Vital Stats: MDC Rank 282, 35th RP drafted, picked in 54% of leagues, 92% in Yahoo
Jim Johnson resides in the neighborhood of the cheapest closers but he has better skills and more job security than he is given credit for. Those looking to pick up saves cheaply should remember his name for the end of their drafts.
Johnson has logged 261 innings for Baltimore and he has a 3.65 FIP. It was 3.08 in 2010 and 3.22 in 2011. With experience, his control has improved. His BB/9 over the last four seasons has clearly trended down, from 3.67 to 2.96, to 1.71, before a slight uptick to 2.08 last year. He started batters with a first pitch strike over 64% of the time the last two years, clearly above the league average that was below 60%. In short, hitters need to earn their way on base.
Johnson owns a 2.13 career GB/FB ratio. In 2011 his ground ball rate was 61.5%, the fifth highest of all pitchers with 60+ IP. This is a key to him surviving in homer-friendly Camden Yards. Pitch F/X classified 30.9% of his pitches as cutters last season, when he set a career high 2.56 GB/FB. The added movement got hitters chasing, Johnson’s 2011 O-Swing% was 35.8% against a career average of 29.1%.
Johnson experienced a troubling drop in K/9 last year, going from 7.52 to 5.74. That is a very low rate for a closer, and likely a number that is scaring away fantasy players. There are reasons to believe that he can rebound, however. There was no drop in his velocity, his cutter came in at 95 mph just like his four seam heater. Compared to his K/9 his swinging strike rate saw a microscopic dip from 9.2% to 9.0%. Most pitchers who miss bats at this rate generate many more strikeouts:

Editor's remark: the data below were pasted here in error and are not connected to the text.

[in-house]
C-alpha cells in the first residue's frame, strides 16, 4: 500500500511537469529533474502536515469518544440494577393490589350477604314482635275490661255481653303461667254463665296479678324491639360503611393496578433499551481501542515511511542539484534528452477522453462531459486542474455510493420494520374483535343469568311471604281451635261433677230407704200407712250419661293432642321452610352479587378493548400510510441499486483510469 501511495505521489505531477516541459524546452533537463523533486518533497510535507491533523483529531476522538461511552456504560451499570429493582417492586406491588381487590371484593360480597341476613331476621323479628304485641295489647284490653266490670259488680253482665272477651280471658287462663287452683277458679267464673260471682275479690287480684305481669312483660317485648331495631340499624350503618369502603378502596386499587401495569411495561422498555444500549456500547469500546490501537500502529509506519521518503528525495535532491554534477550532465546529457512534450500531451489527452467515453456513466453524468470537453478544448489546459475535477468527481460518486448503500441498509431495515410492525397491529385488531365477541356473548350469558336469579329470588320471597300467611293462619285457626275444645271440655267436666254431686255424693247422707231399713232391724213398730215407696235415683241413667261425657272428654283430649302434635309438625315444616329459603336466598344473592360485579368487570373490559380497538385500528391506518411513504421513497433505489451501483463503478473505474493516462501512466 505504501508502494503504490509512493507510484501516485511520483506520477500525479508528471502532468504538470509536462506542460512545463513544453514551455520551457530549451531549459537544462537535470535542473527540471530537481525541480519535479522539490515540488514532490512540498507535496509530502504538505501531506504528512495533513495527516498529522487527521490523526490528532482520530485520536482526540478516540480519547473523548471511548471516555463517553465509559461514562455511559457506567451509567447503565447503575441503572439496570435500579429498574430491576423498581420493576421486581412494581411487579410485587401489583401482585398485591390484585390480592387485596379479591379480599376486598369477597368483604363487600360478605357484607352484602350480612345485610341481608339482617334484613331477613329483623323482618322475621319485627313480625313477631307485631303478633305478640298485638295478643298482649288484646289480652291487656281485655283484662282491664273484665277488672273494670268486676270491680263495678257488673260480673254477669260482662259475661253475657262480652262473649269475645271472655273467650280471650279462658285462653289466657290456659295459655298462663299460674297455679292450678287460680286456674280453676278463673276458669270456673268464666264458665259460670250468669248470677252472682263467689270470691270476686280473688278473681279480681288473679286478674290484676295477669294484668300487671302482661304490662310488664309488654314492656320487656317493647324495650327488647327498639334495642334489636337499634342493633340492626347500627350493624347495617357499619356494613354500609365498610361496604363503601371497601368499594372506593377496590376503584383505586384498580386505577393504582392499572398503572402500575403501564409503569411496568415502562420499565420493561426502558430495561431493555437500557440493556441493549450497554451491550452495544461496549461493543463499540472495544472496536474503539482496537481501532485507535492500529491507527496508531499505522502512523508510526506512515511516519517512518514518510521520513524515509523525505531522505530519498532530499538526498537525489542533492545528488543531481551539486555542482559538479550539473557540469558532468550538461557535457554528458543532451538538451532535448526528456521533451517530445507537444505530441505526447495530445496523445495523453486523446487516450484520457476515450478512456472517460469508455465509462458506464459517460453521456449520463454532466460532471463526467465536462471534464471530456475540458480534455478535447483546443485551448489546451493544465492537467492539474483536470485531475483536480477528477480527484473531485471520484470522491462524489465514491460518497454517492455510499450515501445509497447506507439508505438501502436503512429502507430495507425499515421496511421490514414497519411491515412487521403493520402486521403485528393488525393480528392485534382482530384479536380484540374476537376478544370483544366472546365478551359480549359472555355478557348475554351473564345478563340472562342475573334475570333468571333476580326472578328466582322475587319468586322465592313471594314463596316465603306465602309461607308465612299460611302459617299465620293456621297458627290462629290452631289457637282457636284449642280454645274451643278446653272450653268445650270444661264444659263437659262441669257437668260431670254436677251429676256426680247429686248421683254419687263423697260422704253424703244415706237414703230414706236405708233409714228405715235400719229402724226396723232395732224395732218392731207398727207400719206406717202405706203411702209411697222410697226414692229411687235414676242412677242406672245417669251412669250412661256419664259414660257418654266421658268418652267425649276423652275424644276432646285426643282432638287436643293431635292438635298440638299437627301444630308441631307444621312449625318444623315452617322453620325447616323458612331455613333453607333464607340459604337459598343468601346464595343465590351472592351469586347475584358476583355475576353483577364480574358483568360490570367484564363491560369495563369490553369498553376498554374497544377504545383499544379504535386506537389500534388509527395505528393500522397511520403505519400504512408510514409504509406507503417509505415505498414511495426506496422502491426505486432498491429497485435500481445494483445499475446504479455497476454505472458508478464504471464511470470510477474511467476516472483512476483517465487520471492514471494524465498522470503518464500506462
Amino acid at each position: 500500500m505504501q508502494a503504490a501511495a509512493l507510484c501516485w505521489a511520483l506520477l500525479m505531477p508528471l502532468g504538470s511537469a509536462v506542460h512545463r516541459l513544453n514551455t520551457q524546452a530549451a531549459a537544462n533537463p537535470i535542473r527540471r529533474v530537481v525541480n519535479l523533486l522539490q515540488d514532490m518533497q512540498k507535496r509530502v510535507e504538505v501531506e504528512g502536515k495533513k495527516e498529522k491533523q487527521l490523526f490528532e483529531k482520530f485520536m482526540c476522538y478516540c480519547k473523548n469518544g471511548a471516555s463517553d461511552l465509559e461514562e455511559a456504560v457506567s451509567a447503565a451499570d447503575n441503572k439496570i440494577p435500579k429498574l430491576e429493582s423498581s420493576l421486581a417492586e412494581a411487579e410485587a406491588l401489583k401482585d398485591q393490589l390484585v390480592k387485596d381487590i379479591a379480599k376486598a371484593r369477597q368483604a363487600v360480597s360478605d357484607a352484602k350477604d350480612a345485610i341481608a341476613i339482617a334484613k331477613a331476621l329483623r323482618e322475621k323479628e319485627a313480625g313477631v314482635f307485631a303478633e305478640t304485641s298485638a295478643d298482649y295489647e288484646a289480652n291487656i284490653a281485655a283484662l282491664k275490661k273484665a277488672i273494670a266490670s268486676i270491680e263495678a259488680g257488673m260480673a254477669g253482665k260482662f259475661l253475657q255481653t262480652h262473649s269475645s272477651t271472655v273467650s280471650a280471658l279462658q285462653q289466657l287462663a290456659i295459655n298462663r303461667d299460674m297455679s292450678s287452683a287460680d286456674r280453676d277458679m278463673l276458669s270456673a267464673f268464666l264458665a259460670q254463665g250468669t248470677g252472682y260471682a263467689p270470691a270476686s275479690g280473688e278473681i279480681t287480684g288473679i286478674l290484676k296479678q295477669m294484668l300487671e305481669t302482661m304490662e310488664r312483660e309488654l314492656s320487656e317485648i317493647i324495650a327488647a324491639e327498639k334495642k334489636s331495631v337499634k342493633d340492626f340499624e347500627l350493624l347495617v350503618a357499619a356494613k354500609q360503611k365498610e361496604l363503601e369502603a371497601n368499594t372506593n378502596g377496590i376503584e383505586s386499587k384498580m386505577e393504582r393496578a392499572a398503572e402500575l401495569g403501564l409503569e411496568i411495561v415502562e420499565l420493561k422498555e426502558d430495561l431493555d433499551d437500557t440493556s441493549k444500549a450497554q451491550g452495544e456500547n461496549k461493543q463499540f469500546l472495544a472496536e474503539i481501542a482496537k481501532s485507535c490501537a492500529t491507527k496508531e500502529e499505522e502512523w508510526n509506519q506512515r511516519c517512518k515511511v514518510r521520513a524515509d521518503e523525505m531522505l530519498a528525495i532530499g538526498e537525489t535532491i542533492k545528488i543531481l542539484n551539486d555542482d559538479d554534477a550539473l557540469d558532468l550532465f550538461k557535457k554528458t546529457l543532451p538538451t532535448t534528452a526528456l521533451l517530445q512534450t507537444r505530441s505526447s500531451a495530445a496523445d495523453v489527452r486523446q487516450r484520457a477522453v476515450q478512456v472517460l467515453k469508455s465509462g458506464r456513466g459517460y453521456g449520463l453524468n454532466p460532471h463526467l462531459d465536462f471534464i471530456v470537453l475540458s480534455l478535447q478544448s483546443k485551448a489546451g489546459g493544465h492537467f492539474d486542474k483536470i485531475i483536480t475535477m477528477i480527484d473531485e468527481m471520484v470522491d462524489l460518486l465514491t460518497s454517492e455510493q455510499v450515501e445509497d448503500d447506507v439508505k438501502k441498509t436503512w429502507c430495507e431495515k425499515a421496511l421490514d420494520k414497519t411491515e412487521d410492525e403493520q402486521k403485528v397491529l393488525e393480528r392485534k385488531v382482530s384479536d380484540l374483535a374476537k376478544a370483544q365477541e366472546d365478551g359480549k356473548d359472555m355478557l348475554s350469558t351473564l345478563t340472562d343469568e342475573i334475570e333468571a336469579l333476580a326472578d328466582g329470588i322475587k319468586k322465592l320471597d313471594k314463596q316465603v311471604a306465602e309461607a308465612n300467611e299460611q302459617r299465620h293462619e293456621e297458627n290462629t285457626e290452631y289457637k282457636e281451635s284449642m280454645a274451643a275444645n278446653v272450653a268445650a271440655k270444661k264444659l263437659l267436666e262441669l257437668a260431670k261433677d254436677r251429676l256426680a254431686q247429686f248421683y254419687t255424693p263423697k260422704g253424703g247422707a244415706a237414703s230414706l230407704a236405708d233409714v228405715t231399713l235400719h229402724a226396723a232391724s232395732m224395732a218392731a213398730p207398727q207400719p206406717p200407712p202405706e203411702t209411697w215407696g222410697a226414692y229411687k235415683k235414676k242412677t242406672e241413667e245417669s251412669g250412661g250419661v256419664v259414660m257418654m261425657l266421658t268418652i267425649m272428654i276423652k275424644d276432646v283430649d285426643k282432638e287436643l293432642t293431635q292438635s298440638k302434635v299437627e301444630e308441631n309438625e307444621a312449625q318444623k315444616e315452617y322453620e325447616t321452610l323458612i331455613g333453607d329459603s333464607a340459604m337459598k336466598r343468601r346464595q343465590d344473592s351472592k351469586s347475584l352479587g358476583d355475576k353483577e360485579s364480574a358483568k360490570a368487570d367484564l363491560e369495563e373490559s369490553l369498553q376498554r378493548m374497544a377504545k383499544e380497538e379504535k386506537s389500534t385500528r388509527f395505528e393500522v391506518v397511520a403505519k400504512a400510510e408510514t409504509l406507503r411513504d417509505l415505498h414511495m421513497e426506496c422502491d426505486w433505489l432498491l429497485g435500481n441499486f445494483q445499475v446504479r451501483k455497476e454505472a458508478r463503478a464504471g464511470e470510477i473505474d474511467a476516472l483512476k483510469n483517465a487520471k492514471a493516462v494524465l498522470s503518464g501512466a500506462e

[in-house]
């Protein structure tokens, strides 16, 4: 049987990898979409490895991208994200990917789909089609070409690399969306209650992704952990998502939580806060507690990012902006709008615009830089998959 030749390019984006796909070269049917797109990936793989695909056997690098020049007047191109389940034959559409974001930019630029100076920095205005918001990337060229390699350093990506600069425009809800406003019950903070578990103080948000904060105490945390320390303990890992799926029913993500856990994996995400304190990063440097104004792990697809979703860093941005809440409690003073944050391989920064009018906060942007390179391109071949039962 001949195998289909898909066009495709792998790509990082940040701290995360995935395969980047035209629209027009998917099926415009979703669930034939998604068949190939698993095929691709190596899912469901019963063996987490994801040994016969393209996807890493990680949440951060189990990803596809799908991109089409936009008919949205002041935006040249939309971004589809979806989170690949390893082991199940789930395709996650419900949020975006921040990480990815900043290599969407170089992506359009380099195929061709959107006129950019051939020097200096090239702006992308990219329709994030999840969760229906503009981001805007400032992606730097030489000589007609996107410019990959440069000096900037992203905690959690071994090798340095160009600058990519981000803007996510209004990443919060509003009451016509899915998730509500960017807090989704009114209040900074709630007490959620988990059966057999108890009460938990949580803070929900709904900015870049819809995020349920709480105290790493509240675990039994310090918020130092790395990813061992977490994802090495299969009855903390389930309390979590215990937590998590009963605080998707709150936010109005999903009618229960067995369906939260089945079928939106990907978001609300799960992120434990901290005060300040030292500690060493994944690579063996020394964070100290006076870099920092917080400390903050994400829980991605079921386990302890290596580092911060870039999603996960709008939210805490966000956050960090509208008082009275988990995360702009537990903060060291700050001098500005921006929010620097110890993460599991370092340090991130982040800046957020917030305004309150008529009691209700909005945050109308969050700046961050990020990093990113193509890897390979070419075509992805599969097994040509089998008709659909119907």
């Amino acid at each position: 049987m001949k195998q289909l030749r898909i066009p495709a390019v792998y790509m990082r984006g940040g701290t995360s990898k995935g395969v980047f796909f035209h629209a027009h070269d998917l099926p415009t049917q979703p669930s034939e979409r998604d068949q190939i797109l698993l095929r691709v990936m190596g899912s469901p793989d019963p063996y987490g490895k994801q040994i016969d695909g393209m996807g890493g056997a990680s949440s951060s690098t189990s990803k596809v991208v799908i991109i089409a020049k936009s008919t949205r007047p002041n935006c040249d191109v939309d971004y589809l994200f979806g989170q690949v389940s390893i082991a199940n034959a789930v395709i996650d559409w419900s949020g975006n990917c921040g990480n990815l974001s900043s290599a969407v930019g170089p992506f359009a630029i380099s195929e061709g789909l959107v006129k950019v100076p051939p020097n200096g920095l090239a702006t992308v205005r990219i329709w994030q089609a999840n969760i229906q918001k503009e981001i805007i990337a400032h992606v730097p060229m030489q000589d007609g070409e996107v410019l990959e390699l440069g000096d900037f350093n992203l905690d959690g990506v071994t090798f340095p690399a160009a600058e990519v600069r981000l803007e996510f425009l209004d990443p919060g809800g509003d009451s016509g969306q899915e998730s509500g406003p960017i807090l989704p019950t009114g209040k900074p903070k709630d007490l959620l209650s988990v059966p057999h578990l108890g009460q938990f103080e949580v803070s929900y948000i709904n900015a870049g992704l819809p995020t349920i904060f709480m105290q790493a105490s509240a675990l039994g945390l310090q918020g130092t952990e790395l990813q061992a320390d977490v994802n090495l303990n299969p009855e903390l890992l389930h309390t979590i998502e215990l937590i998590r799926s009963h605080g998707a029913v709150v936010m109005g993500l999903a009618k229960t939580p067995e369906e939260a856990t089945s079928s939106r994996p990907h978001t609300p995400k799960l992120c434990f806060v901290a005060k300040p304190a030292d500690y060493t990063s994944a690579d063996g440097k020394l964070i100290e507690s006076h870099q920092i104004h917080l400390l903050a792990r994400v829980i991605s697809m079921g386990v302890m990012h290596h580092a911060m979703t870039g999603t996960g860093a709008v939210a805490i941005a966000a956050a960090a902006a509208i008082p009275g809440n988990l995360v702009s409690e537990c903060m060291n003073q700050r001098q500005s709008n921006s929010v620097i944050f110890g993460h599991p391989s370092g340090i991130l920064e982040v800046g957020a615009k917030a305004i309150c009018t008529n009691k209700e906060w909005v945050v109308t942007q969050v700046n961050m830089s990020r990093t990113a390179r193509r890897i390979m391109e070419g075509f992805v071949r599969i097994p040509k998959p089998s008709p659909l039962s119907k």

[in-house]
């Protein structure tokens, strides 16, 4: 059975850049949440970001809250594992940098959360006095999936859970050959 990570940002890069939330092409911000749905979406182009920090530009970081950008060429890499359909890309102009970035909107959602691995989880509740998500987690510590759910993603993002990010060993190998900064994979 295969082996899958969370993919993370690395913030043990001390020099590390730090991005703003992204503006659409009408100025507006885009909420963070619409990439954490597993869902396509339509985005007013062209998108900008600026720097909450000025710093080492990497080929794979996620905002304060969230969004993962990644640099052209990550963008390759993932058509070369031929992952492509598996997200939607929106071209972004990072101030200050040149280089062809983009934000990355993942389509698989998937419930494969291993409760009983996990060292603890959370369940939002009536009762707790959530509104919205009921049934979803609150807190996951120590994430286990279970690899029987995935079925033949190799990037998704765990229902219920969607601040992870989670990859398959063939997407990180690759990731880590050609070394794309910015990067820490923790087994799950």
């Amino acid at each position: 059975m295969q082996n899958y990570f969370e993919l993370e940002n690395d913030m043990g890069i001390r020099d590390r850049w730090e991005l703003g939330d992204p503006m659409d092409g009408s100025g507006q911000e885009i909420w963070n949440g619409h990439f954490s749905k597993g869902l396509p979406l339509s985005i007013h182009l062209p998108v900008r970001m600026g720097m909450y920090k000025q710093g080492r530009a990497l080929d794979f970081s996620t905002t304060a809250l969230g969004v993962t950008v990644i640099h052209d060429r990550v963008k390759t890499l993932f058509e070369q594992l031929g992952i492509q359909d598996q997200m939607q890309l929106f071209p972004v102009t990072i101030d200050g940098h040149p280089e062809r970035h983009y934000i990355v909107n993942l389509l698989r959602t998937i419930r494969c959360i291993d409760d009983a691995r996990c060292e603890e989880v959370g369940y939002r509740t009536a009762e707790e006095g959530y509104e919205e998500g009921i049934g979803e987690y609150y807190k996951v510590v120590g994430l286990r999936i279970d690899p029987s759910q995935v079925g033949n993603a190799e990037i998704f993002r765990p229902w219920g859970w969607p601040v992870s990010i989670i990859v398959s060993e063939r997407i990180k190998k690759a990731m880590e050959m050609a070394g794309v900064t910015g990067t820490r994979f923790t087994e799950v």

|2011 SwStr%||2011 K/9|
Johnson’s K/9 has plenty of upside if his ability to miss bats holds. At minimum it should improve to near the league average of 7.13.
Examining the competition in Baltimore reveals few threats to Johnson. Kevin Gregg is still around. He lost the closer’s job last year and finished with a 1.33 K/BB. His xFIP was over 4.00 for the seventh year running. Matt Lindstrom was acquired in the off-season. He has not pitched 60 innings in four years and in that time has lost over 2.0 off his K/9. He will also be pitching in the American League for the first time.
In MDC drafts there are several less desirable relievers being taken ahead of Johnson. He has no business staying on the board while Chris Perez (199), Francisco Rodriguez (221), Sergio Romo (219), Mark Melancon (241), or Greg Holland (244) are picked up. Exploit this inefficiency in any upcoming draft.
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